Free school meals for all NY schoolchildren should be ‘fully funded’ by Gov. Hochul, advocates say
Updated March 24, 2023
By Olivia Winslow
Read on Newsday
Ensuring schoolchildren don’t go hungry, and eliminating the stigma some say is associated with free or reduced school meals, brought together more than a dozen Democratic and Republican state legislators, school officials and advocates Friday who called on Gov. Kathy Hochul to “fully fund” a free school meals program for all students.
“I’m here today to call upon the governor to fully fund Healthy School Meals in the 2024 budget,” said Rebecca Sanin, president and CEO of the Health and Welfare Council of Long Island, an umbrella group representing about 300 nonprofits. She and others noted the governor’s proposed budget did not include funding for the school meals program. However, both the Senate and Assembly have put funding for the program in their proposed budget bills.
“During the worst days of the pandemic, universal free meals were something families could count on. And since that program expired [last June], 243,000 children on Long Island lost their access to free school meals,” Sanin said during an event in the cafeteria at Jefferson Primary School in Huntington to promote funding the free meals program.
In a statement to Newsday, the governor’s spokesperson did not directly address whether Hochul would support including the $280 million that legislators from both chambers have put in their “one-house budget bills” for the school meals program. The statement said: “Governor Hochul’s Executive Budget makes transformative investments to make New York more affordable, more livable and safer, and she looks forward to working with the legislature on a final budget that meets the needs of all New Yorkers.”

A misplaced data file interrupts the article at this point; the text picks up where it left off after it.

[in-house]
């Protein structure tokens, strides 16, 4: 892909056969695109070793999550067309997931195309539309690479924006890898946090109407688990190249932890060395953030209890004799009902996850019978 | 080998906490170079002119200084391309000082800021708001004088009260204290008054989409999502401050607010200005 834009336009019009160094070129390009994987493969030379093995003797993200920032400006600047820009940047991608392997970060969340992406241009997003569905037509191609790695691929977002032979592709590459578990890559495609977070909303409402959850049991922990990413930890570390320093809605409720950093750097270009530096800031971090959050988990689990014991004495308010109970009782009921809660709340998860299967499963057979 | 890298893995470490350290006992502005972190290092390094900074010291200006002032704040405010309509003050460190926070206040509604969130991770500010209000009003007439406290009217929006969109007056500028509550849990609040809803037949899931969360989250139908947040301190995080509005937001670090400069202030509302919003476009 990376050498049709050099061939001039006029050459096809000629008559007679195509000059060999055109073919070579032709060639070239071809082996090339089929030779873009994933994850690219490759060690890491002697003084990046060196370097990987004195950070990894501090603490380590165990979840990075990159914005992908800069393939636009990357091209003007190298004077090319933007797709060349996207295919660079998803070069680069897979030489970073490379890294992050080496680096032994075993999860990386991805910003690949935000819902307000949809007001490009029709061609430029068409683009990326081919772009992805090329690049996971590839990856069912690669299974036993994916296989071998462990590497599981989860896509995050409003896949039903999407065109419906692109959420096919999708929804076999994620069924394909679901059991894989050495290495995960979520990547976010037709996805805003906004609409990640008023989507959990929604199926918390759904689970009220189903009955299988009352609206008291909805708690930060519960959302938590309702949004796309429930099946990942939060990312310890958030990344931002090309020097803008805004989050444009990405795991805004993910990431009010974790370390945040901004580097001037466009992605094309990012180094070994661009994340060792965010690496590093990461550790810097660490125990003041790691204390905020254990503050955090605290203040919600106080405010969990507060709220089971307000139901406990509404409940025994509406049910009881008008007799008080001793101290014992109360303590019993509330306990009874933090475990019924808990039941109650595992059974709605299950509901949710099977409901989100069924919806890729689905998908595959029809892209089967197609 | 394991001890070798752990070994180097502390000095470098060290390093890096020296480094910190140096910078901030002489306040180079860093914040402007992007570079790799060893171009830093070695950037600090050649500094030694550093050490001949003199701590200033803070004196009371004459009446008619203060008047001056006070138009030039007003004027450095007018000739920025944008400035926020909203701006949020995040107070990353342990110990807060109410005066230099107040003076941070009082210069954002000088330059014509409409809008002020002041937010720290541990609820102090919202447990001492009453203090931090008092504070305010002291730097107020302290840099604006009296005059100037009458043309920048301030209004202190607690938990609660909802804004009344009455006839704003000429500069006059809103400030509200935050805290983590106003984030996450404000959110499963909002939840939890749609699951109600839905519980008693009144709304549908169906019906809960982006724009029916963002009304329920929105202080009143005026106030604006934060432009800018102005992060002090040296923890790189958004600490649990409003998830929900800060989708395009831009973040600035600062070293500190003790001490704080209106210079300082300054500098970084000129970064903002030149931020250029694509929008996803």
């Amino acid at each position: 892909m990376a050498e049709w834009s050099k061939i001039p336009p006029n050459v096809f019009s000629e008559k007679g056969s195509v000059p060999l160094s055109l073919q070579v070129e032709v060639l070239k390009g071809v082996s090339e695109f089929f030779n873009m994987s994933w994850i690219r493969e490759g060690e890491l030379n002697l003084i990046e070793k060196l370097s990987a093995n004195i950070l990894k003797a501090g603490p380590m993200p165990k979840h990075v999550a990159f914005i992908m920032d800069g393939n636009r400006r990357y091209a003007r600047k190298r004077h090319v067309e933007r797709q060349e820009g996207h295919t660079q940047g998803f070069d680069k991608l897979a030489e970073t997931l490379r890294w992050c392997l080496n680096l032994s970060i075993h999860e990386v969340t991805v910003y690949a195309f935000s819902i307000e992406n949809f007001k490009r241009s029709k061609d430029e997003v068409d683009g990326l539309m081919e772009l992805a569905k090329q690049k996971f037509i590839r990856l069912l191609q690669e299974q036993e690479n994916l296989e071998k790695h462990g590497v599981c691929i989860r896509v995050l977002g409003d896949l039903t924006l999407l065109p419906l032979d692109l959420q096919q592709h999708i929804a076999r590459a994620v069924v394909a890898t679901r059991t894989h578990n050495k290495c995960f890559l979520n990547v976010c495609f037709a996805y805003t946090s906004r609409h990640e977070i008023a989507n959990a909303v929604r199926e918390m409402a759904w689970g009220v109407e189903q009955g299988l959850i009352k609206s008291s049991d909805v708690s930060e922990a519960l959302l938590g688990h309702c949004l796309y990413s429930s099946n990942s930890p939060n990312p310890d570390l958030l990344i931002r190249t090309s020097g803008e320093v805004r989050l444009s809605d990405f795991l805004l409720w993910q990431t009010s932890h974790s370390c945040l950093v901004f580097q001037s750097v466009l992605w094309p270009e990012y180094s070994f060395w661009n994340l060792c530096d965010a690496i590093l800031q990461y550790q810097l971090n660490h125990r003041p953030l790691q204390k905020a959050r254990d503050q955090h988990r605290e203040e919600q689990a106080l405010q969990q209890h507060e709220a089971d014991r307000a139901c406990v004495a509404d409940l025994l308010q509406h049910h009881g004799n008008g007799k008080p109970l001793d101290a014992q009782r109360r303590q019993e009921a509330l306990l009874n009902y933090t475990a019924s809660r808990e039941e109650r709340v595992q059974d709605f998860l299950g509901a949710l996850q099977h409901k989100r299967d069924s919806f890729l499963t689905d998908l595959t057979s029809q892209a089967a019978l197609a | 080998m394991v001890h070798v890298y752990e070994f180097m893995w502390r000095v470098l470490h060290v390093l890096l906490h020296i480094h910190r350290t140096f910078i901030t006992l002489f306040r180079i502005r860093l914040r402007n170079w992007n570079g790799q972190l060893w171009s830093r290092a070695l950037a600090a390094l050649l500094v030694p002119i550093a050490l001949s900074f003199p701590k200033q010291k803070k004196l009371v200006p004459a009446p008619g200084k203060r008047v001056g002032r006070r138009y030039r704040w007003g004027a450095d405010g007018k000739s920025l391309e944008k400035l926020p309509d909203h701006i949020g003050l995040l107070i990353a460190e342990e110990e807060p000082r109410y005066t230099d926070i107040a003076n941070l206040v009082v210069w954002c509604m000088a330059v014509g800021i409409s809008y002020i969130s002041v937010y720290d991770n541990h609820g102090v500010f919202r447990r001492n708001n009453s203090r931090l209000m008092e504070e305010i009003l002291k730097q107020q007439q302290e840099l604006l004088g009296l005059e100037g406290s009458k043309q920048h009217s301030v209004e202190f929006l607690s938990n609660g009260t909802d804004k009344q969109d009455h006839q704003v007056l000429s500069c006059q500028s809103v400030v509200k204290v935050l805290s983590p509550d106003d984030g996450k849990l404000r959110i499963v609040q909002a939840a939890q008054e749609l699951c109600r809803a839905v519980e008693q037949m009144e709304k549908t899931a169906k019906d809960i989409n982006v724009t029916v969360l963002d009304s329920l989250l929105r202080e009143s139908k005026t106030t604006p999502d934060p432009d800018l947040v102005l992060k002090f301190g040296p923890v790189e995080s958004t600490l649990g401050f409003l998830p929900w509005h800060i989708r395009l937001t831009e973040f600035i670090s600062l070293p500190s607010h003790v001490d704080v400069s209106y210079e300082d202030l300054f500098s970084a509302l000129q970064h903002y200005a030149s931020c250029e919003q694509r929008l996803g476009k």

Bob Vecchio, executive director of the Nassau Suffolk School Boards Association, noted the widespread need for food aid. “This issue is not just about meals in this building, it’s how it impacts the community as a whole.”
Jim Polansky, superintendent of Huntington schools, said going from the federally funded universal free school meal program during the pandemic back to “standard practice” had caused an increase in student meal debt. “Some families are struggling more than they were before the pandemic …”
State Sen. Dean Murray (R-East Patchogue) and State Sen. Kevin Thomas (D-Levittown) noted the bipartisan support for the measure and offered personal testimonies.
“This is personal for me,” said Thomas. “When I immigrated to this country with my family back in 1995, I remember going to school and not having money to pay for school lunch. … there were days where I sat there at the lunch table … and looking at what my friends were eating and not having anything. So this is the right thing to do.”
Murray agreed. “I was raised by a single mom working three jobs. We were on food stamps, welfare. And I was in the free and reduced breakfast and lunch program. And let me tell you, there was a stigma. They would point. They would whisper. … And that’s the stigma that goes with it. We have to erase that. We have to make sure every child, every child that is hungry is fed. That’s our job. That’s our duty.”
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